Brookland business owners think the community has finally reached the critical mass of support necessary to start a Business Improvement District. The organization would pool money to fund projects like street revitalization and community festivals.
Kyle Todd, the executive director of Rhode Island Avenue Main Street and a leader in the latest push for a Brookland BID, said he is excited about the opportunity laying dormant in the community.
“I feel pretty good that I get a chance to start getting out and start talking to people that could be a part of the BID,” Todd said. “I think we’ll see enthusiasm.”
A BID is an area legally designated by the D.C. Council that assesses a fee on businesses in the neighborhood to do additional cleaning, safety and promotional work beyond what the city can typically provide. NoMa, Georgetown and Adams Morgan all have their own BIDs that promote events like PorchFest and Taste of Georgetown.
The BID could be the culmination of an almost decade-long shift in the level of business activity seen in the Brookland neighborhood.
When Lavinia Wohlfarth was growing up in Brookland in the ‘60s, it was still a quiet parish under the shadow of institutions like Catholic University of America.
“It was sleepy, but still solidly middle-class,” Wohlfarth said.
Today the neighborhood’s movie theater is a CVS, and the bowling alley that served Brookland until a fire in 1950 is Atlantic Electric Supply Company, but Wohlfarth has spent the past 20 years preserving those buildings and promoting commerce on 12th Street, where the former theater is located.
As President of the Brookland Community Development Corporation, former vice chairwoman for Ward 5 of the DC Commission on the Arts and Humanities and a gallerist on 9th Street for 30 years, Wohlfarth is experienced at organizing business owners in the area.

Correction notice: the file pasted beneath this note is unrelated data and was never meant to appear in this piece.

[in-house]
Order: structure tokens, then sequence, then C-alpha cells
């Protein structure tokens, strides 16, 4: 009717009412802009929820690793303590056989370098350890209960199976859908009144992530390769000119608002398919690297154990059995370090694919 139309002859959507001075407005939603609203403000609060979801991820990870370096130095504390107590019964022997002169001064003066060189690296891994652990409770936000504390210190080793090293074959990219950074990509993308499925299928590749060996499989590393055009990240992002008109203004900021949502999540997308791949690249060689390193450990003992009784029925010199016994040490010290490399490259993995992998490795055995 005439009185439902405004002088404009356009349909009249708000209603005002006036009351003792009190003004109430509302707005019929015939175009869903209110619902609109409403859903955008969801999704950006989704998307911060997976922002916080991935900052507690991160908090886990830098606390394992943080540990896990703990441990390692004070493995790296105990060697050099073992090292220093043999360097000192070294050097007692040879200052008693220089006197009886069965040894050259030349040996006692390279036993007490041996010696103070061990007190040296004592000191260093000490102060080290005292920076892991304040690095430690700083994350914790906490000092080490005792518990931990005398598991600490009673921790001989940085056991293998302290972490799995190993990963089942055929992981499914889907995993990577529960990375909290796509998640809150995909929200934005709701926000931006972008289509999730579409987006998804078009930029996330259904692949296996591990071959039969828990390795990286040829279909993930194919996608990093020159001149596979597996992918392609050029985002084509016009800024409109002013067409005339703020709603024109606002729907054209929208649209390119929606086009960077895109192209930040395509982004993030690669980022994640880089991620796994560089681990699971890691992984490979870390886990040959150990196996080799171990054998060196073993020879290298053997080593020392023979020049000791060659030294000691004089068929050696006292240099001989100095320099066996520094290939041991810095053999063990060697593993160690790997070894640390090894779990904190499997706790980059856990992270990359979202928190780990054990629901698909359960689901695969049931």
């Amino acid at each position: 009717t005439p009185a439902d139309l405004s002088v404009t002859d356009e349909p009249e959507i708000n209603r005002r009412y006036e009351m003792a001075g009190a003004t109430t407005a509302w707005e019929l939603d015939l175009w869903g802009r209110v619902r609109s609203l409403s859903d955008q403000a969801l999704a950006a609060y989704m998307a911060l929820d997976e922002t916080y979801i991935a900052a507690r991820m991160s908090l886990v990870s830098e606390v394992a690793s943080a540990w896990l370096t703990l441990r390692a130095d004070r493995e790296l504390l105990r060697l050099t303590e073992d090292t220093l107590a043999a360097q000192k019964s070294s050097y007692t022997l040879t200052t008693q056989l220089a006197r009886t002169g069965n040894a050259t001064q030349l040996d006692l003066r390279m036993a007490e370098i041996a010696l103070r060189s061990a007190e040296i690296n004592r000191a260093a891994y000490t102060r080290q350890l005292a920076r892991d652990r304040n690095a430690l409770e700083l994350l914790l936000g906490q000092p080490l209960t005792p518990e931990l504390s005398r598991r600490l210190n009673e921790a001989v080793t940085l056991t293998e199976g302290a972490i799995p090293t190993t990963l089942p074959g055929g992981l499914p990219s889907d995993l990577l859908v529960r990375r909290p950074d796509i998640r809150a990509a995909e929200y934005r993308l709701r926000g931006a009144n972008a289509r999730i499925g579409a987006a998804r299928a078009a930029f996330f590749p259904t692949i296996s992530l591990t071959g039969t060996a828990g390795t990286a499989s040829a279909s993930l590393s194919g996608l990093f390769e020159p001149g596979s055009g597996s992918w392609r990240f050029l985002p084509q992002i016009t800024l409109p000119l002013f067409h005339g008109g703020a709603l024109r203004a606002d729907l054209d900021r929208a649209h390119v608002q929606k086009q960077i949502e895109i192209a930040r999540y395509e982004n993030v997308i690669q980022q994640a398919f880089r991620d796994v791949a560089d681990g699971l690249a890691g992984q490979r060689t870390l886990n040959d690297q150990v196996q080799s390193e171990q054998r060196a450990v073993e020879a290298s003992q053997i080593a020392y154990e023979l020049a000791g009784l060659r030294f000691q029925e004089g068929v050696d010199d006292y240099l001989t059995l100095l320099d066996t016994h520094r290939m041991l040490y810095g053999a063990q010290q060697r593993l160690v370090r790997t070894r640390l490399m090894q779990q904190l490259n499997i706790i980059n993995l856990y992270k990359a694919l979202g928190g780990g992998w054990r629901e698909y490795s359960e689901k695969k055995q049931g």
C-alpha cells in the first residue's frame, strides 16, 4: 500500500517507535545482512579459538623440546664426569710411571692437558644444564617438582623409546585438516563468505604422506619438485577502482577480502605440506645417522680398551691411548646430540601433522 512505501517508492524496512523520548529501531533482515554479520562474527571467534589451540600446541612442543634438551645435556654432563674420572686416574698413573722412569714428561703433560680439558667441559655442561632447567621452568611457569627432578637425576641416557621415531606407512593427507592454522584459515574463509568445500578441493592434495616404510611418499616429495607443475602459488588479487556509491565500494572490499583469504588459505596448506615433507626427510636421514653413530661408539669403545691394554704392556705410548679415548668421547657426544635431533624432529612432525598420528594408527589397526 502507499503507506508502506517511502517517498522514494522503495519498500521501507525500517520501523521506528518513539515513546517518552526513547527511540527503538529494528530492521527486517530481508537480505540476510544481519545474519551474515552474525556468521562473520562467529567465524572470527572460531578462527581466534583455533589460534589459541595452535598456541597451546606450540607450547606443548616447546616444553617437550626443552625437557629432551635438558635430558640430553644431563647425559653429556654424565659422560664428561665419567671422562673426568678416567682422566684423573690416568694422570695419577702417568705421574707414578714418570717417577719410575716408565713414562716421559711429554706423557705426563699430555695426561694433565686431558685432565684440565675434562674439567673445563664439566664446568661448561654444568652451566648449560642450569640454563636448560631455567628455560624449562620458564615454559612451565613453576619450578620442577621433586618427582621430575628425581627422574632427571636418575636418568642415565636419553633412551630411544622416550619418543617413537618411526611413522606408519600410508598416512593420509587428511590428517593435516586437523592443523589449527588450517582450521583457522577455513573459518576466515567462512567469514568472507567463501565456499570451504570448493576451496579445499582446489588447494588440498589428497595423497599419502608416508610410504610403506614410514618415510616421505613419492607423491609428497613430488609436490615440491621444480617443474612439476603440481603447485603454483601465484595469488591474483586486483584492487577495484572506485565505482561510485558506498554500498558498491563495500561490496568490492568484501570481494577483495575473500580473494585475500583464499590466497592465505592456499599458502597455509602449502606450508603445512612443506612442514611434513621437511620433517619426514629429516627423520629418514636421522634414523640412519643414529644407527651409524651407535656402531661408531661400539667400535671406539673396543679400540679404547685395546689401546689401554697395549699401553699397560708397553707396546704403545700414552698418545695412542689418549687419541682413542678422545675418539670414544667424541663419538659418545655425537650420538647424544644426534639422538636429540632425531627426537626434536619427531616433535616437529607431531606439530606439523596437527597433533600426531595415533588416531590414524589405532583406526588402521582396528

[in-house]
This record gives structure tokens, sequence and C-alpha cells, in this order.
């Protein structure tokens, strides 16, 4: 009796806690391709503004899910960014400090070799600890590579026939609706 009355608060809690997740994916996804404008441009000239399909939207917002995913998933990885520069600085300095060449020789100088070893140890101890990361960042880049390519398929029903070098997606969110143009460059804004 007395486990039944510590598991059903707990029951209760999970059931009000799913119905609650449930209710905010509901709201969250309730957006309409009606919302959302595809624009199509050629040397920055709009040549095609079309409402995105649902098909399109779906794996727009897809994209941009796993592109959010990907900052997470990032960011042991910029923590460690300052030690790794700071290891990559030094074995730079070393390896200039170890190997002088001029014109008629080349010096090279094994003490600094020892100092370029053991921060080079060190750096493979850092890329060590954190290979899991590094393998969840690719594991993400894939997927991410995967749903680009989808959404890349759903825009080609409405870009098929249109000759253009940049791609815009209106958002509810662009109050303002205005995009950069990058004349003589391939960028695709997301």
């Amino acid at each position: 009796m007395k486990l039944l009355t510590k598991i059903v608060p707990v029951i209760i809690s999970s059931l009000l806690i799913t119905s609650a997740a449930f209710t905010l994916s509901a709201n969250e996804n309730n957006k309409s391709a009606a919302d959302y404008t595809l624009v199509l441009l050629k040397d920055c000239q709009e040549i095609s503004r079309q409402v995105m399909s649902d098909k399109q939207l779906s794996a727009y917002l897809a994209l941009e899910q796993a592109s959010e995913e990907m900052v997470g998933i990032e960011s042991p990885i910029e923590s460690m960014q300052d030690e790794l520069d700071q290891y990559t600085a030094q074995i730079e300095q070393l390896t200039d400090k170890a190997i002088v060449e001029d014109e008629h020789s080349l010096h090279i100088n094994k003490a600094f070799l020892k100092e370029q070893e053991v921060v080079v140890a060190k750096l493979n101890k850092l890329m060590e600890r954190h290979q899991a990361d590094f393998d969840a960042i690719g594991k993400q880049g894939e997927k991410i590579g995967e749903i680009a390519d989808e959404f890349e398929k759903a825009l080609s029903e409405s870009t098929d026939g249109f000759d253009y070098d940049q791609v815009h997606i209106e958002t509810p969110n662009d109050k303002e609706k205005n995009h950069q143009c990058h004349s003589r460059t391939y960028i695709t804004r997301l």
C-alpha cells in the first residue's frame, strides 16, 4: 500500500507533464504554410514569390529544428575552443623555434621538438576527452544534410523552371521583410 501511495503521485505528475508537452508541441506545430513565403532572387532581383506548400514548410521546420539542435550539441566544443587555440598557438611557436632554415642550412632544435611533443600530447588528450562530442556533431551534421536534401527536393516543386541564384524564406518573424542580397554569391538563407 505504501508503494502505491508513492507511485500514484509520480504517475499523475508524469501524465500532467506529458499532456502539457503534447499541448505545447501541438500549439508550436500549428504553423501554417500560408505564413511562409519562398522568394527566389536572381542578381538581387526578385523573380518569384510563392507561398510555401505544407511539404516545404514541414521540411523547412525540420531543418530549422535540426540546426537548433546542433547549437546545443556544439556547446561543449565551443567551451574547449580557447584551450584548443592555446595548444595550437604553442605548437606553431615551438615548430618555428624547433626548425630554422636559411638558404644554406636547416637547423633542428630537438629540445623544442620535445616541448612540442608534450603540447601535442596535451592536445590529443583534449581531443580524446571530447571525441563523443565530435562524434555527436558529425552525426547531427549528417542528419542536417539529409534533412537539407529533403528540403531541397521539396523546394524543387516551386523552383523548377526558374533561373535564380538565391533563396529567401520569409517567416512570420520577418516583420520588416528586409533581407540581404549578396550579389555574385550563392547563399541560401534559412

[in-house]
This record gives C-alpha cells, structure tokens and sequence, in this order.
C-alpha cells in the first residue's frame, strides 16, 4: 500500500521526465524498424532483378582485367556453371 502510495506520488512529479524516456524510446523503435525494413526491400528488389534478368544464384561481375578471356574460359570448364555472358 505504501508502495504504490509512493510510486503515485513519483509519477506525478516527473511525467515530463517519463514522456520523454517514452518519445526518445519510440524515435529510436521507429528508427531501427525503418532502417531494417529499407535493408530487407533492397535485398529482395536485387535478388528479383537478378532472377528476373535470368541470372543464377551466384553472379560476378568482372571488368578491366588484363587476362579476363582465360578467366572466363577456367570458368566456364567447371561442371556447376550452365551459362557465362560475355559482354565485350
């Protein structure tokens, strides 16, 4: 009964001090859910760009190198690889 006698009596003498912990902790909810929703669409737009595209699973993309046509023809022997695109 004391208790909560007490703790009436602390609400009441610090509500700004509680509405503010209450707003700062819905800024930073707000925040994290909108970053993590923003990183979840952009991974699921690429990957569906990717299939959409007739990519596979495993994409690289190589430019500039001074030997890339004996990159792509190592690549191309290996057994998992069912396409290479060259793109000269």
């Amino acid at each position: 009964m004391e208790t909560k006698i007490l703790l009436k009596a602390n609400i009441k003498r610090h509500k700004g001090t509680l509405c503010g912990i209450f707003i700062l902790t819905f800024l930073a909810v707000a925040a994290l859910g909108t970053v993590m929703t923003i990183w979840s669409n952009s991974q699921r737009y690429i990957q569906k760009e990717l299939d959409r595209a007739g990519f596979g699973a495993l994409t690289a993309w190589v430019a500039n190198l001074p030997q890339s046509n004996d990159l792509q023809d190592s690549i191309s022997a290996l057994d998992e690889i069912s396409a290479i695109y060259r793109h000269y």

Wohlfarth’s work in the community has brought about important changes. She received a main street designation for 12th Street when the program was inaugurated in 2002. The designation helped clean up the area and attract more business.
It seems a bit like herding cats. We’re not very organized, generally.
Wohlfarth said a Brookland BID would look a little different than big-money downtown BIDs because of the uniquely residential character of the neighborhood.
“Listen I love rowhouses but that’s not what’s here,” Wohlfarth said. “Each one of them [the BIDs] can be different.”
Recently, she said volunteer trash-cleaning services spearheaded by Councilmember Kenyan R. McDuffie’s office have further contributed to community pride in Brookland.
“Brookland is like a small town in town,” Wohlfarth said. “It really is the case that the neighborhood is going upscale.”
These improvements brought change to the neighborhood incrementally, but it wasn’t until big developers like Jim Abdo brought in Bozzuto that the cash to run a BID really became available in the neighborhood.
“Communities have to be ready for a bid financially,” Wohlfarth said. “It’s not totally supported by the merchants but predominantly you have to have everybody on board.”
Some of the smaller business owners are waiting to see more clearly what benefits a BID will bring to them. Thomas Vedrody, general manager of Annie’s Ace Hardware in Brookland since the location opened in 2012, said he’s inherently skeptical of big changes to the neighborhood.
“It seems a bit like herding cats,“ Vedrody said. “We’re not very organized, generally.”
Vedrody said the community could benefit from increased cooperation, but only if the BID included small businesses and not just bigger developers.
“The vibrancy is brought by the people,” Vedrody said.
Wohlfarth, though, said a BID could help immediately with amenities like a “Safe Walk,” a well-lit path from Monroe Street Market to nearby 12th Street that would connect the two centers of commerce.
“That’s what a BID can do because they can go to the city and say we’re going to change the sidewalk and we’re going to make it better,” Wohlfarth said.
After years of living in a quiet bedroom community, Wohlfarth thinks there’s finally enough willpower from the businesses she’s talked to for a BID to come to the neighborhood she calls home.
“There’s always going to be opposition but I think we’ve reached a point where we can get this thing done,” Wolfarth said.